15   Aug 7, 1904Jack O’Brien & Bob Fitzsimmons in Philadelphia.
 16   June 12, 1904.
GENTLEMAN JIM CORBETT told a crowd at Tad Dorgan’s Memorial at Madison Square Garden in 1929, “You know, Tad was a little cadger when I was a big fellow in San Francisco. When I came east to fight Sullivan, he was among the kids of the neighborhood to be there to wish me well. And he told me that when there was a big parade in Frisco that night to celebrate my victory, he carried a torchlight in the parade. That’s how long I knew him.”
WHEN I was a kid I followed John L. Sullivan and Jim Corbett along the streets of San Francisco, full of admiration and wishing that someday I could lamp a real fight. Later I knew them both — Corbett is my neighbor now — and I spent many years writing about pugs from the ringside seats. Then I used to follow Jimmy Swinnerton along Market street in that same town when Jimmy wore a flat derby and a canary colored overcoat with pearl buttons. I longed to be an artist, and there I was with that nub of a mitt. But I kept on wishing, and 22 years ago Jimmy and I were working side by side in the same art room of a newspaper. — TAD speaking, in ‘What a Guy This Fellow Tad,’ in Syracuse Journal, 1927
The offices of the three local morning papers, the Chronicle (owned by De Young), the Call (owned by Spreckels), and the Examiner (owned by Hearst), were since 1898 located within 100 feet of each other. The Chronicle was situated at the corner of Market and Kearney streets in a 10-story steel-frame building. The Call’s business office was housed in the 16-story high Claus Spreckels building, or Call tower; a 3-story annex to the rear housed its editorial, composing and press rooms in Third Street. Just across Third was the 7-story home to Hearst’s Examiner. Publisher’s statements showed that in 1906 the Examiner led in circulation with 98,000 copies, the conservative Chronicle, 80,000, the Call, 62,000 and the Bulletin 58,000.
 17   March 16, 1904.
TAD REMEMBERED “I broke into the art game in San Francisco, where I was born; always wanted to be Gibson’s only rival and practiced at all times.” Tad Dorgan joined the staff of the San Francisco Bulletin as a “fashion artist and errand boy” doing odd jobs at $3 a week in 1896. He “helped the etcher, blocked cuts, ran copy, etc.,” until he failed an assignment and was fired. He was determined to get his job back and showed up for work every day as though he belonged there. “Worked six months for nothing.” He was finally rehired in 1897 at the same rate of pay — $3 a week, but “finally rolled up income to fifty iron men per week.” Tad recalled that he “stayed there 8 years drawing sporting pictures.” It was while employed on the Bulletin that he gained the nickname “TAD” after his initials.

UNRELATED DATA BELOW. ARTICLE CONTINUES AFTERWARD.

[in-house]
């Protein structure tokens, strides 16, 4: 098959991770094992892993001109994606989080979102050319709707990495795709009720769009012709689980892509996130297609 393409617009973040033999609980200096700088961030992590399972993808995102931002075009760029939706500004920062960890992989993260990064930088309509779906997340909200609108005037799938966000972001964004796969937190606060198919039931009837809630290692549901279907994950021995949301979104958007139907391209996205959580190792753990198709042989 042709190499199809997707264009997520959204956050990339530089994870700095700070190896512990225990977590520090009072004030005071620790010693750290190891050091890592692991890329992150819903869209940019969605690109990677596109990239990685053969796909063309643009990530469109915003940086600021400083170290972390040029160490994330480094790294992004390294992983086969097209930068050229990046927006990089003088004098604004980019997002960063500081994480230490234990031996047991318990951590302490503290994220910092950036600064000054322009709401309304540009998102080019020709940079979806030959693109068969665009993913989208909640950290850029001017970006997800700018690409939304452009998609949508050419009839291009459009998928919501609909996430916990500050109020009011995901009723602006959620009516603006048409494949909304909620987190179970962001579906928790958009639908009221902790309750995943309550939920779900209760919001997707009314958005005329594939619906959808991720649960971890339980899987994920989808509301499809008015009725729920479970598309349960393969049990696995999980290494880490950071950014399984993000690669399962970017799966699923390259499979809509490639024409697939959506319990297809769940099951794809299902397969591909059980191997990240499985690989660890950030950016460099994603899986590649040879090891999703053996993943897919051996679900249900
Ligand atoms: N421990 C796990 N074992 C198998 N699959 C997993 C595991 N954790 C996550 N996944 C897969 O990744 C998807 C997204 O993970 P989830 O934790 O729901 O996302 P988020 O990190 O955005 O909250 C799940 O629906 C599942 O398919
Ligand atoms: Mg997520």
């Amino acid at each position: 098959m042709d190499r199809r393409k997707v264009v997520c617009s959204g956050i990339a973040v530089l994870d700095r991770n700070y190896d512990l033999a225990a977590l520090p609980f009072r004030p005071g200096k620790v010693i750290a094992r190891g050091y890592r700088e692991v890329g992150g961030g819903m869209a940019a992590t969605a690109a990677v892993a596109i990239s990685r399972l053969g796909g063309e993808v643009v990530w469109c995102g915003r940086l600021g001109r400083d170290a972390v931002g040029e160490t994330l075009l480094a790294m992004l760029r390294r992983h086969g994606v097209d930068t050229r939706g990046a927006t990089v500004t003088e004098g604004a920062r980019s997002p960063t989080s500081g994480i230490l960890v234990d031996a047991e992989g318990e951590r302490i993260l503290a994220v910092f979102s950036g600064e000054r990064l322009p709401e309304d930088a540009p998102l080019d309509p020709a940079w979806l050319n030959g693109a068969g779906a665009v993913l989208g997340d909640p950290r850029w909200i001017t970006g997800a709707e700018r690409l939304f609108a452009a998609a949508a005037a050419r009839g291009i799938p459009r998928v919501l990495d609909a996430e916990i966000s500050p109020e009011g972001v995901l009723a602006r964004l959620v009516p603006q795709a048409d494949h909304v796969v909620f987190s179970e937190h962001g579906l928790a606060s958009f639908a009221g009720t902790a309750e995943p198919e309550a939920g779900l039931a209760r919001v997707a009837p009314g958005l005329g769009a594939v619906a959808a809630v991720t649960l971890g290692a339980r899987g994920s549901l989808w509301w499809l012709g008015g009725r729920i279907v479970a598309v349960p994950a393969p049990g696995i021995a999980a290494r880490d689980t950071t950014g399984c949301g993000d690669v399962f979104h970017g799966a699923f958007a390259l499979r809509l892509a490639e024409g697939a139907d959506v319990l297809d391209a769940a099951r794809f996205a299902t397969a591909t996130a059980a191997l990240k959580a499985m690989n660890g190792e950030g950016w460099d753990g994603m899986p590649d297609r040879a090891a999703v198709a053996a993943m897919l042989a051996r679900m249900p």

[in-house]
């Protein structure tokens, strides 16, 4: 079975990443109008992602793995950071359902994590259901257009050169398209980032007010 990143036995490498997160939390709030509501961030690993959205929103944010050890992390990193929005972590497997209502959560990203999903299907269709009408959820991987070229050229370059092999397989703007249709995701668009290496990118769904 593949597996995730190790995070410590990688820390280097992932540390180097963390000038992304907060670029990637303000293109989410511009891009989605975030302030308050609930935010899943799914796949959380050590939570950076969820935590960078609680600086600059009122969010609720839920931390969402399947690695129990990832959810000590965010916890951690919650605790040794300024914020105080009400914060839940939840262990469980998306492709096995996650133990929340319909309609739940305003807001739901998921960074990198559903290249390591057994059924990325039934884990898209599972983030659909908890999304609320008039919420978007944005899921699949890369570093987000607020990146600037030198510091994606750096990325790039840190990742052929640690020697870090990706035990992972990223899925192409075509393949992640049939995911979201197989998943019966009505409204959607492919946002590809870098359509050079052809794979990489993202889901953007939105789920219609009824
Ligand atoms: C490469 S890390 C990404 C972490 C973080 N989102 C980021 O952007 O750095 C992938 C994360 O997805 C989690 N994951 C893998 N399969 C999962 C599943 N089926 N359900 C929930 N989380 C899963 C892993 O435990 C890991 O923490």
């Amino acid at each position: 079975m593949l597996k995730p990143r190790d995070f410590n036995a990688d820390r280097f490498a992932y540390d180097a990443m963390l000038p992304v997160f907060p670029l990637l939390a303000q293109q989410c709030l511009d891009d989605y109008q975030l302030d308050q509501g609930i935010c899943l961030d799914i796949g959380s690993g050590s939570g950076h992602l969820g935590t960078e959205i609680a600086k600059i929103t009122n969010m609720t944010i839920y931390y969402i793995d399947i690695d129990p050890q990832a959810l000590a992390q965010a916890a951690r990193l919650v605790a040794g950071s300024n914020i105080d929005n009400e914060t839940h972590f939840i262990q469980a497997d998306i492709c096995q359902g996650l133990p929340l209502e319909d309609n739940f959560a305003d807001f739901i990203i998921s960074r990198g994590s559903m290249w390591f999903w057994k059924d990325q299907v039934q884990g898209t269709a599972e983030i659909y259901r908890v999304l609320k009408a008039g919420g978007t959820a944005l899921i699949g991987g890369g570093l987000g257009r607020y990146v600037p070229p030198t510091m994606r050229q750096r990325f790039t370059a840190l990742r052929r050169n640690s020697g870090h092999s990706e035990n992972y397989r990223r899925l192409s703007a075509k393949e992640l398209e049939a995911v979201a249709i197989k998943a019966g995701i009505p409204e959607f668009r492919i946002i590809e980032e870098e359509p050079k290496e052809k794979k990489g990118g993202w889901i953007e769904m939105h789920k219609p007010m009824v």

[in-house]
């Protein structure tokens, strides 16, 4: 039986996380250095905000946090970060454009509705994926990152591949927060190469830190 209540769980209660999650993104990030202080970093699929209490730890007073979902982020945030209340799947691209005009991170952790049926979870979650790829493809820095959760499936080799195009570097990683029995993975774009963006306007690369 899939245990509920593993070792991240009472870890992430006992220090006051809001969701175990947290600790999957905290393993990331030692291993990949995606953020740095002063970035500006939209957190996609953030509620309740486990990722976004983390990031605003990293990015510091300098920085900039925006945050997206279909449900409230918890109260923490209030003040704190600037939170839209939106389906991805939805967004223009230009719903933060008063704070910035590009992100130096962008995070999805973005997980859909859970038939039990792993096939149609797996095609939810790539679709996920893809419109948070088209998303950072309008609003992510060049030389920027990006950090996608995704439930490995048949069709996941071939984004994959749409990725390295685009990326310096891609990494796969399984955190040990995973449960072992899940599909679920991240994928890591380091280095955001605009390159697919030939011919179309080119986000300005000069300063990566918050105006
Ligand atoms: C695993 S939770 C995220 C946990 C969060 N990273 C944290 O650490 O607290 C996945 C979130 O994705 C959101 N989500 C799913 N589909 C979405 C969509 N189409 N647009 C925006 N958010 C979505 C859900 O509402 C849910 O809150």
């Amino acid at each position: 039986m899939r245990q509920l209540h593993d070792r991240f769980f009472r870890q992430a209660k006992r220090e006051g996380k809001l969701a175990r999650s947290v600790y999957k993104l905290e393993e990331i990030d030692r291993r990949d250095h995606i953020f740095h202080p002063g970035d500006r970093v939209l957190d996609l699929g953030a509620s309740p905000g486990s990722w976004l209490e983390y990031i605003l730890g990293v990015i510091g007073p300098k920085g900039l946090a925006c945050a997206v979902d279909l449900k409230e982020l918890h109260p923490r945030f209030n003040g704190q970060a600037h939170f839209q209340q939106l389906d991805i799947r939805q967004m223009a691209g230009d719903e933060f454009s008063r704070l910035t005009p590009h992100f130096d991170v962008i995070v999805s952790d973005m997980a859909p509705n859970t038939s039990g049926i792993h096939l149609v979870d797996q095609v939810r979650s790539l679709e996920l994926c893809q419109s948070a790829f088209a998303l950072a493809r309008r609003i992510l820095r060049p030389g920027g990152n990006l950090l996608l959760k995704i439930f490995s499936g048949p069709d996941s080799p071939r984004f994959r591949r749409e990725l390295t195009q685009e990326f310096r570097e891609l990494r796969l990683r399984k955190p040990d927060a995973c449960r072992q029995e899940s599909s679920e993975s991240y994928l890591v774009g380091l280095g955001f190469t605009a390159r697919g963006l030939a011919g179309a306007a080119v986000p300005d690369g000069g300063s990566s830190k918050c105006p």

The big draw on the fight scene at the time was between Gentleman Jim Corbett and Bob Fitzsimmons on March 17, 1897, at Carson City, Nevada. The Examiner chartered a railroad car they dubbed the Examiner Lightning Special, loaded with writing desks and drawing boards, and sent fourteen writers and artists ringside. Among the great sporting men on board the special were W.W. Naughton, John L. Sullivan, William Muldoon, Jim Corbett, Homer Davenport and Jimmy Swinnerton.

Charles H. Owens, San Francisco cartoonist, “knew Tad as a kid but hadn’t seen him for years until he showed up at the Bulletin for a job.”

Tall, skinny almost to hat-rack proportions, nervous, he was the greatest gag man newspapers have ever had. I can still see his bulgy nose twitch as he started a cartoon. He didn’t have much faith in himself; in fact, when he first went to New York he confided to several of us that he didn’t think he could cut it. — Charles H. Owens, ‘Ink Slingers,’ in Los Angeles Times, Oct 3, 1937
 18   Aug 10, 1904.
The Bulletin’s sporting editor, Hyland L. (Hy) Baggerly, Fremont Older’s brother-in-law, was known as the first to feature cartoons and large picture layouts on the sports page on the old San Francisco Call. At different times he supervised cartoonists Tad Dorgan, Rube Goldberg, Herb Roth, Robert L. Ripley, and Pete Llanuza.
In the old days he [Baggerly] was known far and wide as sporting editor of the San Francisco Bulletin. Not “sports editor” — perish the term! But sporting editor. Baggerly specialized on fights and baseball. “Sports editor” is one of those newfangled names the boys have dug up for themselves or had wished on them, like “journalist.” And almost equally distasteful. I’ll bet no one could have called Hy Baggerly either a “sports editor” or a “journalist” when he was on the Bulletin and left his office alive. — ‘Gregory’s Sports Gossip,’ in The Morning Oregonian, Nov 4, 1931
 19   Aug 7, 1904.
ONCE Tad was sparring with Terrible Terry McGovern at the Terminal Hotel near Golden Gate Park, unaware that he had been set up as a joke. McGovern knocked Tad out of the ring. The next day the headline over Tad’s regular column read HOW IT FEELS TO BE KNOCKED OUT BY A CHAMPION. Tad’s sporting cartoons and columns caught the fancy of sporting page readers and he became a celebrity, hanger on at “The Tip,” a sporting saloon on Powell and Ellis run by Tim McGrath, boxing manager, trainer, and wit.
“The Tip,” let me explain, was the saloon I used to run at Powell and Ellis streets, in San Francisco. It was the rendezvous of famous sportsmen, celebrities, actors and writers., with “Tad” Dorgan, famous cartoonist: Jack London, David Warfield, Eddie Foy, Bill McGeehan, Harry Cashman, Bob Edgren and scores of others of like note among the patrons. The name “The Tip” was suggested by Jack London. “If you can’t give them a tip on the fight, you can give them a tip on the chin,” was his explanation. Jeff (James J. Jeffries) was always a big card for any saloon. Jeff frequently visited my “Tip,” as did Corbett and John L. Sullivan. — ‘An Old-Timer’s Scrapbook by Tim McGrath,’ in Niagara Falls Gazette, Jan 20, 1930